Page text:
Verizon and AT&T said on Monday that they have voluntarily agreed to further delay the rollout of their next-generation 5G wireless technology at the request of U.S. Transportation Secretary Pete Buttigieg.
The agreement comes after both companies on Sunday rejected a request by the government to delay rolling out their 5G services but instead offered to expand so-called “exclusion zones” for six months.
Federal Aviation Administration (FAA) and other aviation officials fear that the use of C-band spectrum for 5G wireless services could interfere with sensitive aircraft electronics, disrupt flights and result in some diversions.
“We’ve agreed to a two-week delay which promises the certainty of bringing this nation our game-changing 5G network in January, delivered over America’s best and most reliable wireless network,” a Verizon spokesperson told The Hill in a statement on Monday.
An AT&T spokesperson told The Hill: “At Secretary Buttigieg’s request, we have voluntarily agreed to one additional two-week delay of our deployment of C-Band 5G services. We also remain committed to the six-month protection zone mitigations we outlined in our letter. We know aviation safety and 5G can co-exist and we are confident further collaboration and technical assessment will allay any issues.”
On Friday, Buttigieg and FAA Administrator Steve Dickson sent a letter to AT&T CEO John Stankey and Verizon CEO Hans Vestberg asking them to delay the planned Jan. 5 introduction of the new 5G wireless service, citing aviation safety concerns.
In their letter, Buttigieg and Dickson asked the CEOs to delay the rollout for two weeks as part of a “proposal as a near-term solution for advancing the co-existence of 5G deployment in the C-Band and safe flight operations.”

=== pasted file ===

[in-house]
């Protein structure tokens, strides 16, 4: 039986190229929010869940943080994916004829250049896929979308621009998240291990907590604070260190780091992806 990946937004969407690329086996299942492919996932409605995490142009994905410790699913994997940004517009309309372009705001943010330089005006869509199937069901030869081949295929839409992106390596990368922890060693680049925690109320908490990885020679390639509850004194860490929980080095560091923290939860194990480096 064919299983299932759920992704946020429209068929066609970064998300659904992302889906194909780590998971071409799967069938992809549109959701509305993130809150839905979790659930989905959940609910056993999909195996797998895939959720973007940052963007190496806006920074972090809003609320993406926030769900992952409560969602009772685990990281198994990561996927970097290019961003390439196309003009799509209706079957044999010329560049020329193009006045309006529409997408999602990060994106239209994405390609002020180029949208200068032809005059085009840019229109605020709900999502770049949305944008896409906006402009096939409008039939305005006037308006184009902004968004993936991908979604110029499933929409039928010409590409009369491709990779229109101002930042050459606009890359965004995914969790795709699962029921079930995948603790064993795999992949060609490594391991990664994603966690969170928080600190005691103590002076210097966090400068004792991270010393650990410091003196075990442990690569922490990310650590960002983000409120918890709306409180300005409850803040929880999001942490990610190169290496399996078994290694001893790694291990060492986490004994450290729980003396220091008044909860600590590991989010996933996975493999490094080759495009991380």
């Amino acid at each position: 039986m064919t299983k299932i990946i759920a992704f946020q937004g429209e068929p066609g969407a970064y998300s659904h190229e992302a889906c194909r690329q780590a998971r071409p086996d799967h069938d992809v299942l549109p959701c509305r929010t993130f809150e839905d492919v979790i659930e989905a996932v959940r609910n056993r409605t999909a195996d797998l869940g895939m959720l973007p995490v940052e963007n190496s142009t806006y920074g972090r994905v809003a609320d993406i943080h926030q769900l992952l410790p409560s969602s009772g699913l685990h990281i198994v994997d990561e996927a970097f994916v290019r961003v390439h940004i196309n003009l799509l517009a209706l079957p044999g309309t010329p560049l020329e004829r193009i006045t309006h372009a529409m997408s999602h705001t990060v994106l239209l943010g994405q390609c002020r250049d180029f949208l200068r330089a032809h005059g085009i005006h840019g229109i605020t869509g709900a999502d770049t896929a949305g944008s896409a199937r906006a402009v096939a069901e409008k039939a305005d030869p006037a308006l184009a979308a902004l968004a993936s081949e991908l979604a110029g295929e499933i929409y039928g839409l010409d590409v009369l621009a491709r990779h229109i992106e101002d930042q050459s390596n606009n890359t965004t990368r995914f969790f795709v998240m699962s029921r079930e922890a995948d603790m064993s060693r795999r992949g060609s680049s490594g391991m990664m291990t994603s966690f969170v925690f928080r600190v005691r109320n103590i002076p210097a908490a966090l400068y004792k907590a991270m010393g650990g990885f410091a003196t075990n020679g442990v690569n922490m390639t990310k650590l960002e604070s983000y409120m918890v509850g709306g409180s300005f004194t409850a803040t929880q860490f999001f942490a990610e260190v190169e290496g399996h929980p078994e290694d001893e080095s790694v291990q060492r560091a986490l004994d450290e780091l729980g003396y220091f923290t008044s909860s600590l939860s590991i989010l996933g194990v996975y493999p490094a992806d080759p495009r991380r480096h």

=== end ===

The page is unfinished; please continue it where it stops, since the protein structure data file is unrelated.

“We recognize the significant investment your companies made to launch 5G C-band service, and the importance of expanding 5G service for the American economy,” they wrote.
“At the same time, absent further action, the economic stakes for the aviation industry and the disruptions the traveling public would face from commercial launch of C-Band service on January 5 are significant, particularly with the ongoing stress and uncertainty caused by the coronavirus pandemic,” they wrote.
But the CEOs on Sunday rejected that request stating that they had already agreed to a “costly” month-long delay when they pushed back the date of their initial December launch date to Jan. 5.
“Agreeing to your proposal would not only be an unprecedented and unwarranted circumvention of the due process, and checks and balances carefully crafted in the structure of our democracy, but an irresponsible abdication of the operating control required to deploy world-class and globally competitive communications networks that are every bit as essential to our country’s economic vitality, public safety, and national interests as the airline industry,” the CEOs said.
Stankey and Vestberg instead said they would expand so-called “exclusion zones” for six months around certain airports, which they said would provide the FAA and aviation officials with more time to study the potential for interference with aircraft operations and “remediate any altimeters that might not meet current standards.”
The CEOs noted that similar C-band radio exclusion zones were already in place in France and would “further reduce C-band signal levels by at least 10 times on the runway or during the last mile of final approach and the first mile after takeoff.”
However, the pair appear to have had a change of heart on Monday.
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